Really want to get the most out of your veggies? Then don’t let them go to waste! Check out these six tips from the Culinary Literacy Center for keeping your produce fresher longer.
6. Frozen is just as good as fresh!
Did you know that the nutrient content in frozen or canned produce can be equal to and sometimes even greater than the nutrients found in fresh produce? Amazingly, frozen produce can increase the shelf life of fruit and veggies, which can typically last between 1-3 weeks when purchased fresh to 3-6 months when purchased frozen. In addition, frozen produce can either be thawed in advance or cooked frozen with little to no prep time. So, if you are looking for an inexpensive way to keep your fruits and veggies lasting longer, don’t count frozen out! For more information on frozen produce, read this great article that goes more in-depth on the "Fresh vs. Frozen Vegetable" debate.
5. Meal Plan!
In some instances, some fruits and veggies are better fresh, right? We all have our preferences... at the Culinary Literacy Center, we often create grocery lists based on recipes crafted for our programming needs. To help keep your produce fresher longer, we suggest creating a meal plan prior to grocery shopping. By creating a meal plan in advance, this will allow you to buy exactly what you need for when you need it. To help you get started meal planning, check out this guide to meal planning and prepping.
4. Everything does not go in the fridge!
Maybe you can relate... When I moved on my own and began shopping for myself, I would store all produce either in the fridge or in the freezer. According to the Farmers Almanac, some vegetables such as potatoes, onions, and some fruit such as pears or apples, are best kept unrefrigerated. Others, such as fresh herbs, can be kept on the counter in water or dried and stored. Read this great resource for more information on how to properly store produce.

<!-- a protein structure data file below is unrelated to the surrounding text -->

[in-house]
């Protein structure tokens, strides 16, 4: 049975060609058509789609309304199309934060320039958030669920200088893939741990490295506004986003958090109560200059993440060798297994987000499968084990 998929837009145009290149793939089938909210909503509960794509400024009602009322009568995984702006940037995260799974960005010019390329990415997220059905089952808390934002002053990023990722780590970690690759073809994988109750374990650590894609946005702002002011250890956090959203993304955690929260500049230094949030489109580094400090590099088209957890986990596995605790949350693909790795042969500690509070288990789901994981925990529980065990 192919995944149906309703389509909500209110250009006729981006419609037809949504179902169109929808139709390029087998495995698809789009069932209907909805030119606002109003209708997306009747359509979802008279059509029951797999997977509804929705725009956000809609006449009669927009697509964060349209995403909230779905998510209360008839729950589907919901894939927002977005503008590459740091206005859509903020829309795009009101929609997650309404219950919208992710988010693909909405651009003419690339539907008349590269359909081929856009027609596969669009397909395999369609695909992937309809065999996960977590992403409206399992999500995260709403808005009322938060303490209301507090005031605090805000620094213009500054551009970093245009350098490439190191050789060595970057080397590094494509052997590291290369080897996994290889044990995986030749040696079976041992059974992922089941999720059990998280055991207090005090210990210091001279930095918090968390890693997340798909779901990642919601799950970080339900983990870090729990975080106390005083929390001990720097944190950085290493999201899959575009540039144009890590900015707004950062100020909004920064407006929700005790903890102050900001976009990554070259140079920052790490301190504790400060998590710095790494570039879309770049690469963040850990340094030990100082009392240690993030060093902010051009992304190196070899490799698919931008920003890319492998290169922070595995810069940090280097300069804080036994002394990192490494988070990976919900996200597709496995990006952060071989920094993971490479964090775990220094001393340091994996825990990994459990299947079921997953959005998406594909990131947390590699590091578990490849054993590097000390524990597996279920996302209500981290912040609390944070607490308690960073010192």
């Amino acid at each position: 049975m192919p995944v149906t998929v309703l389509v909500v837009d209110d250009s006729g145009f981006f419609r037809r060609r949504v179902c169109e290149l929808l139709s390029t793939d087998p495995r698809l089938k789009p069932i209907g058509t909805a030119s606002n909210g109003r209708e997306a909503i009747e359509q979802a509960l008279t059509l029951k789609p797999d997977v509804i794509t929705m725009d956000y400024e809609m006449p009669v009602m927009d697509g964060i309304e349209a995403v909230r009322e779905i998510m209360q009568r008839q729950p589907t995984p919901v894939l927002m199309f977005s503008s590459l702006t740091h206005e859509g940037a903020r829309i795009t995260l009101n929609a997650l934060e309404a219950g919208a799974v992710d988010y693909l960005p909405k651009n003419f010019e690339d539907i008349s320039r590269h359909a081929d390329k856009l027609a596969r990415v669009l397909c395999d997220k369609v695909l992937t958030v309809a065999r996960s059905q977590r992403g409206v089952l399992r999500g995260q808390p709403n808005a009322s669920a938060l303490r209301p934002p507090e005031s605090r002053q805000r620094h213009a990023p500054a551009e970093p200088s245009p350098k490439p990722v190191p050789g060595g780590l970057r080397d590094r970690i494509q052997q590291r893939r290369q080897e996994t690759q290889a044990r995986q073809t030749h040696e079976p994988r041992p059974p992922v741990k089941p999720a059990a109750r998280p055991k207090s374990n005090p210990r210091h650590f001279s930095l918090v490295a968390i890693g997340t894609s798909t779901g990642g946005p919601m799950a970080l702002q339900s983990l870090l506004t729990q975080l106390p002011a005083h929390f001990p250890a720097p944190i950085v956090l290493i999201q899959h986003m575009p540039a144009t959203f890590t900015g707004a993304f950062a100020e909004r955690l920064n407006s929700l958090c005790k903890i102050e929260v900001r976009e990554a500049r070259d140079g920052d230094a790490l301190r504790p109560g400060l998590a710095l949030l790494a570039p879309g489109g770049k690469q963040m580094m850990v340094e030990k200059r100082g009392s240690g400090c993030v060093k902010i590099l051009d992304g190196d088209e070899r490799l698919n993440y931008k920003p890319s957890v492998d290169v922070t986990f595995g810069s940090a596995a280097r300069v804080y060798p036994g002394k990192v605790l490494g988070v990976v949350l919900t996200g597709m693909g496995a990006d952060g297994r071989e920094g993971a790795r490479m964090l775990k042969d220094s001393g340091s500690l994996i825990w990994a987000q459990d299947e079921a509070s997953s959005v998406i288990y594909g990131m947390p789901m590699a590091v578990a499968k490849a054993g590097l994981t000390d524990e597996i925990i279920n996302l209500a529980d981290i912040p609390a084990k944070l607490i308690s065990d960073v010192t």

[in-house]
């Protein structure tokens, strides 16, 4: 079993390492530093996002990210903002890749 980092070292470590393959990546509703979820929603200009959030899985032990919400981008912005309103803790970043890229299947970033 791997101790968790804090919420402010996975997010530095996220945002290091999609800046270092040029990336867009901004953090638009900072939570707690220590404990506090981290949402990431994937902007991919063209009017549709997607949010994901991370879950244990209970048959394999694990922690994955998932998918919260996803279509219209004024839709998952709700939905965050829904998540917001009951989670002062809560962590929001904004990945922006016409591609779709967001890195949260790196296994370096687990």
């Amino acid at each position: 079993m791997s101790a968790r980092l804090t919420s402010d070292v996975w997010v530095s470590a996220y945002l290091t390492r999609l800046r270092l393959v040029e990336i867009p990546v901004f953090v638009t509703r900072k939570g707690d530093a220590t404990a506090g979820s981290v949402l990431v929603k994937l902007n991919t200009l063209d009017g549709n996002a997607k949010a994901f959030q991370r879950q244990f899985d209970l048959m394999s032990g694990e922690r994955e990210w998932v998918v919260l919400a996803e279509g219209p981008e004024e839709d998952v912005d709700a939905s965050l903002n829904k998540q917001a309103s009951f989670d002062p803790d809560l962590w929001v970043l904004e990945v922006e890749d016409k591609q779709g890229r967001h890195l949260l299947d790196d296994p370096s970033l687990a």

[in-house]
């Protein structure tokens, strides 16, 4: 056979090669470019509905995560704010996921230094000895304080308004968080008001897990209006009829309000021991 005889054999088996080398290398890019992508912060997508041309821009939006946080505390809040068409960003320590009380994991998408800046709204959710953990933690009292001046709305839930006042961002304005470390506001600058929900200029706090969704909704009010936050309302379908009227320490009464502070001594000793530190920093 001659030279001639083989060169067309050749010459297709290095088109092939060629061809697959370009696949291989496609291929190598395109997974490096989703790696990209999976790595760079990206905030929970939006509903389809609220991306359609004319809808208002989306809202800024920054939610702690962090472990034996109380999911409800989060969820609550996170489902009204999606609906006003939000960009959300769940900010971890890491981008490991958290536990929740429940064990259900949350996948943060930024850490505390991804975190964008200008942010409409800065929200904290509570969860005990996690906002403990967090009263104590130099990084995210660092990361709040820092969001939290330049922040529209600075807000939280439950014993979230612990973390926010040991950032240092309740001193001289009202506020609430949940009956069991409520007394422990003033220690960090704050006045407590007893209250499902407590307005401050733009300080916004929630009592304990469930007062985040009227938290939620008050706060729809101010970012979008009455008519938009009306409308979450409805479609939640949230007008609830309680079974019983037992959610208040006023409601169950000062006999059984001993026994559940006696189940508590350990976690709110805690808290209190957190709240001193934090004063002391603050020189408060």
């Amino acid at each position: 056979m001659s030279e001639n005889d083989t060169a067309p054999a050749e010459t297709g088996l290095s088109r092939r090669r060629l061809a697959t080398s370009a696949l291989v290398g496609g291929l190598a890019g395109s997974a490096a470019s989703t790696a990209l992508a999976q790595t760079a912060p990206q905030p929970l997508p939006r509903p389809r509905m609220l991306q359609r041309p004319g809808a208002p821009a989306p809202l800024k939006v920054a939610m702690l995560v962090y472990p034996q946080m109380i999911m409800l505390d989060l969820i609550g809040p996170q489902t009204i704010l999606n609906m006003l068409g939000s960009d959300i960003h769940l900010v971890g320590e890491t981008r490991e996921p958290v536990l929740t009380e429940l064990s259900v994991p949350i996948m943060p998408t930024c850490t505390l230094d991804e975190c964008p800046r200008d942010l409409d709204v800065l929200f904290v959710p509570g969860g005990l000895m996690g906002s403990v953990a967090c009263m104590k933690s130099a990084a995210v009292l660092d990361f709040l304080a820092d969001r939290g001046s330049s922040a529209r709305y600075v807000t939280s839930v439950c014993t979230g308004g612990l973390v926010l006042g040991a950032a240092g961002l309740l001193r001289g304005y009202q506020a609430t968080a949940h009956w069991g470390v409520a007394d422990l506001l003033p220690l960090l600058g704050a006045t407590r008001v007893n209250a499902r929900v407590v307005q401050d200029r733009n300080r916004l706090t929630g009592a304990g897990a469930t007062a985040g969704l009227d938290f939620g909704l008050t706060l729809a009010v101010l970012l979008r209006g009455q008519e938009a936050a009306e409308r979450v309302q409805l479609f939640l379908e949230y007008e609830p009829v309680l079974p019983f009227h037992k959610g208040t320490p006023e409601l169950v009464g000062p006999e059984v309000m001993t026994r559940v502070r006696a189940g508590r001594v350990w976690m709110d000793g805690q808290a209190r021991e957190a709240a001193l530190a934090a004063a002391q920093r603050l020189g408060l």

3. One rotten apple can ruin the bunch!
Have you ever heard the saying "one rotten apple will ruin the bunch"? Well, it turns out, it’s not just a saying after all! Typically when mold or bacteria grow on food, it spreads. One of the best ways to keep food fresher longer is to thoroughly pick through your fresh produce as soon as possible. By removing the bad fruit or veggie from the bunch, it will ensure bacteria or mold do not spread to the others.
2. Do you know FAT TOM?
FAT TOM is a mnemonic device used in the food service industry to describe the six favorable conditions required for the growth of foodborne pathogens. It is an acronym for food, acidity, time, temperature, oxygen, and moisture. Bacteria can grow in our fridges given the right conditions. Bacteria can grow and spread at a rapid rate and can even cause our food to spoil. To ensure your produce stays fresher longer, follow these simple steps:
- Check your refrigerator temperature settings to make sure items are not too warm, to the point of spoiling or to cold, to the point of freezer burn.
- Make sure there isn’t water or liquid accumulated behind the drawers or at the bottom of the refrigerator. Keeping moisture low will deter bacteria growth.
- Store items in airtight storage containers to keep produce from wilting or drying out.
- Clean your refrigerator frequently. Throwing away old and moldy food is the best way to keep other foods fresh.
Want to keep bacteria from ruining your produce? Read about more information on FAT TOM.
1. Pickling and canning.
Though pickling and canning can sound like an arduous task, it can keep your fruit and veggies fresher longer. As a positive, home-canned or pickled items can be prepared in advance, stored for six months to a year, and can be used at will without further preparation. At the Culinary Literacy Center, we use pickling to teach science through food and would like you to try one of our favorite pickling recipes from our Nourishing Literacy Team. View this great guide to learn more about canning and pickling at home.
We would love to hear how these tips or others have worked for you! Don't forget to share your results in the comments!